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An introduction to epistemology

Understanding and explaining the methodology behind your research is an important part of the PhD process and may even be allocated its own chapter in your final thesis. In developing and explaining your methodology you will probably come across the term, “epistemology.” In this brief article, I will provide an introduction to this concept, which should help you to understand its relevance.

Epistemology may be defined as: ‘the study of knowledge and justified belief’ (Stanford Encyclopedia of Philosophy). Although there is a complex body of philosophy built up around epistemology, you are not expected to engage fully with that debate – unless it is the subject of your research. For the purpose of the PhD, it is about understanding and explaining the particular epistemological approach you take in your research. It requires you to explain what you understand by the nature and limits of knowledge and how such knowledge may be justified. This is important because you will, as part of your doctorate, make a number of claims. These claims all need to be justified, and what constitutes sufficient justification is a matter of epistemology. It asks: how do you know something to be a justified true belief?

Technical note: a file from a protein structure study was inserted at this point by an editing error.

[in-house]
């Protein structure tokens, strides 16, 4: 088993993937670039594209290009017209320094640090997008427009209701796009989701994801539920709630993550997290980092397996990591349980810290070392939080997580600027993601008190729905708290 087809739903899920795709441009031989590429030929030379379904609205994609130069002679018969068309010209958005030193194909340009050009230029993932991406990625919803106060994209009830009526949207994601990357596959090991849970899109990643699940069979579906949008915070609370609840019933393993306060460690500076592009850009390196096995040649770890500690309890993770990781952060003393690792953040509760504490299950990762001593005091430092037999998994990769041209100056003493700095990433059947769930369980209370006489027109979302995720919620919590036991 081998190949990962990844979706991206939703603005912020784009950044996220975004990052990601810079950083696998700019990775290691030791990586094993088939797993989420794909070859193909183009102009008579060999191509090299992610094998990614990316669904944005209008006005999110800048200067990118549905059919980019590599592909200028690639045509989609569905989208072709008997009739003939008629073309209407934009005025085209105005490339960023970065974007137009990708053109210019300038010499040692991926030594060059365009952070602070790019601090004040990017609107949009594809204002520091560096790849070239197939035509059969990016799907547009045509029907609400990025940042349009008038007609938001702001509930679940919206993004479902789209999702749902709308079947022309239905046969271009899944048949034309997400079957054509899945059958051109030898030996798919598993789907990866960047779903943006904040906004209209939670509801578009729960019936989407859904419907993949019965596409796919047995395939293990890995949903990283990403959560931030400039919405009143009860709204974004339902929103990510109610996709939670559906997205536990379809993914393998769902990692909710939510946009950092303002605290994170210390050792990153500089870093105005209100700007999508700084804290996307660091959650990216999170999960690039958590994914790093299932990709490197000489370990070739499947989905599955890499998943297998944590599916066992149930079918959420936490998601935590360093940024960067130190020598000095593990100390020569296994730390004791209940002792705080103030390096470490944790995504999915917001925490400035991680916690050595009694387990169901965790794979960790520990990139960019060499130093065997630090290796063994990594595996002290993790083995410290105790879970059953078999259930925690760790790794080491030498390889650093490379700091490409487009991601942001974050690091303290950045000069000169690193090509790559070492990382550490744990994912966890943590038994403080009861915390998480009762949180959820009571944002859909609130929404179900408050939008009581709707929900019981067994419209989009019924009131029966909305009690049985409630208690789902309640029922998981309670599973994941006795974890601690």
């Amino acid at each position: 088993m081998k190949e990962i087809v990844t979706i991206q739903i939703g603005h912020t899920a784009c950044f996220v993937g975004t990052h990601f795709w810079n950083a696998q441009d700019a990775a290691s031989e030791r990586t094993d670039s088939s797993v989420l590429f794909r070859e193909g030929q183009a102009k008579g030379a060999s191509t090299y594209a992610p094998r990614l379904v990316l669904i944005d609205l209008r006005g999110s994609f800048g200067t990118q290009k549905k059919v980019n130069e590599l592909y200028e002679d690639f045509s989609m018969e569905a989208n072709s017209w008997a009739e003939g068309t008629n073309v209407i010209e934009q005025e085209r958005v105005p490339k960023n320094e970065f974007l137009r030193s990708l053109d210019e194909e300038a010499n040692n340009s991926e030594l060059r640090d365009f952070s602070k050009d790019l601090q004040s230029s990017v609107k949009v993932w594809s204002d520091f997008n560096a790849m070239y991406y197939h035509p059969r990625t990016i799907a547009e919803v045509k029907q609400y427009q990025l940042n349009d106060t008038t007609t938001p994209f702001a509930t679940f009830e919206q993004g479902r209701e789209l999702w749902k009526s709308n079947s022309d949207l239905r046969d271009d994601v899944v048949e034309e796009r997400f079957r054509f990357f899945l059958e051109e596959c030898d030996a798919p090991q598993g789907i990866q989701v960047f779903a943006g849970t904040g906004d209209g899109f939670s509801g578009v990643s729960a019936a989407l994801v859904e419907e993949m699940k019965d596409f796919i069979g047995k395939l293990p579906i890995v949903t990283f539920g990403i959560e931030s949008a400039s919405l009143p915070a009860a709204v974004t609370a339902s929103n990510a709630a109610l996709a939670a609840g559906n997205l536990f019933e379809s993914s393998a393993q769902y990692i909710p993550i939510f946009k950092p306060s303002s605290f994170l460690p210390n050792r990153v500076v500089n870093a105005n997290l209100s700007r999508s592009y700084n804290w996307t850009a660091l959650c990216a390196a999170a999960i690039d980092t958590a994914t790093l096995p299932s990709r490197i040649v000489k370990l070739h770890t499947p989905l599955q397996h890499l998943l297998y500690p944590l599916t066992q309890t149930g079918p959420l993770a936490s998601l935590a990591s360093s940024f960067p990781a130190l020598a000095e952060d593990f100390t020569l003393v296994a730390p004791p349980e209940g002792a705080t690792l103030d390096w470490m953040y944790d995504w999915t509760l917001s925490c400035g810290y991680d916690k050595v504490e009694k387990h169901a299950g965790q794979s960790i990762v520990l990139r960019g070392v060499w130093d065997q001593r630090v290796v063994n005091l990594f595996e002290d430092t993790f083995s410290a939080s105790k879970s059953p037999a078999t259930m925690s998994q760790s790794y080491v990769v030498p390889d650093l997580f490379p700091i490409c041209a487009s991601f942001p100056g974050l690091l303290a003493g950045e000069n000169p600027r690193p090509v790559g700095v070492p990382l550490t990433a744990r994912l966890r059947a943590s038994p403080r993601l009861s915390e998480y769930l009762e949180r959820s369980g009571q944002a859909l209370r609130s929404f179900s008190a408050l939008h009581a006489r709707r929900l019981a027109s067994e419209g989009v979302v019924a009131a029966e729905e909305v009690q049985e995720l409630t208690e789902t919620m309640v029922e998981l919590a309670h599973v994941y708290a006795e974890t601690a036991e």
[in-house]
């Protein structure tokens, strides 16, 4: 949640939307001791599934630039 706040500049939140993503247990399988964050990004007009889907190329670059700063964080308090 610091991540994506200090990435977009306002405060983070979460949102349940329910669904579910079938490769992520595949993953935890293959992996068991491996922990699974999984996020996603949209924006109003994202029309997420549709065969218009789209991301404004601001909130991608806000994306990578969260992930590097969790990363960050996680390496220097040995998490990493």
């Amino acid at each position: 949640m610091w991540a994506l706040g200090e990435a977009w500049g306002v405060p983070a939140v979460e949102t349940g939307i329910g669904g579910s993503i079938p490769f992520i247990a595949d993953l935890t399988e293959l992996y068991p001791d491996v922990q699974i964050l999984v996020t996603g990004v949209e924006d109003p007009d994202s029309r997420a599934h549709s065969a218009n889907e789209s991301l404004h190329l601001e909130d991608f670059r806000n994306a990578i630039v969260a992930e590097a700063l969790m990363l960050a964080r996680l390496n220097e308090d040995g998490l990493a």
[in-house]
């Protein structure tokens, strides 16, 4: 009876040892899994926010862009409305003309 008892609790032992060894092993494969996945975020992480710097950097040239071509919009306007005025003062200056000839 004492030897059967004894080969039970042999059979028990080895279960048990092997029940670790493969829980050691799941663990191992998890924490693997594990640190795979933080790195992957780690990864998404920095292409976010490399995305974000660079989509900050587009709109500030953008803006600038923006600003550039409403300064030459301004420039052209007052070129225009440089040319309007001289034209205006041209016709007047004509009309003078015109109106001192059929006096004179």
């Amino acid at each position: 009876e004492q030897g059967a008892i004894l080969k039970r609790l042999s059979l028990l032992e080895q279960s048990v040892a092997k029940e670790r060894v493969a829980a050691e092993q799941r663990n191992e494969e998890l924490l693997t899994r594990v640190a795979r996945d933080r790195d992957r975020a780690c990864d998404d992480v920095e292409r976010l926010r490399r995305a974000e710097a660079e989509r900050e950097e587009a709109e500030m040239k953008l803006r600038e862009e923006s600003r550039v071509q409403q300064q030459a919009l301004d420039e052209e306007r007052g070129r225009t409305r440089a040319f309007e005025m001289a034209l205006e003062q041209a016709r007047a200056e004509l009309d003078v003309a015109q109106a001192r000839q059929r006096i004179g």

In The Foundations of Social Research: Meaning and Perspective in Research (Sage 2003), Michael Crotty identifies three broad epistemological categories: Objectivism, Constructivism; Subjectivism. The basic idea of objectivism is that the nature of a thing is independent of observation by a cognitive being and its meaning is simply discovered rather than created by the observer. Subjectivism takes the opposite approach and holds that the meaning of a thing comes essentially from the observer. Constructivism occupies a middle ground in which meaning is constructed through an interpretation of the thing by the observer. Exploring these three approaches, and their variations, should at least get you started. If you find yourself struggling with epistemology, or any other aspect of your research methodology, then the PhD Consultancy can offer expert advice and support to help you through the PhD process.

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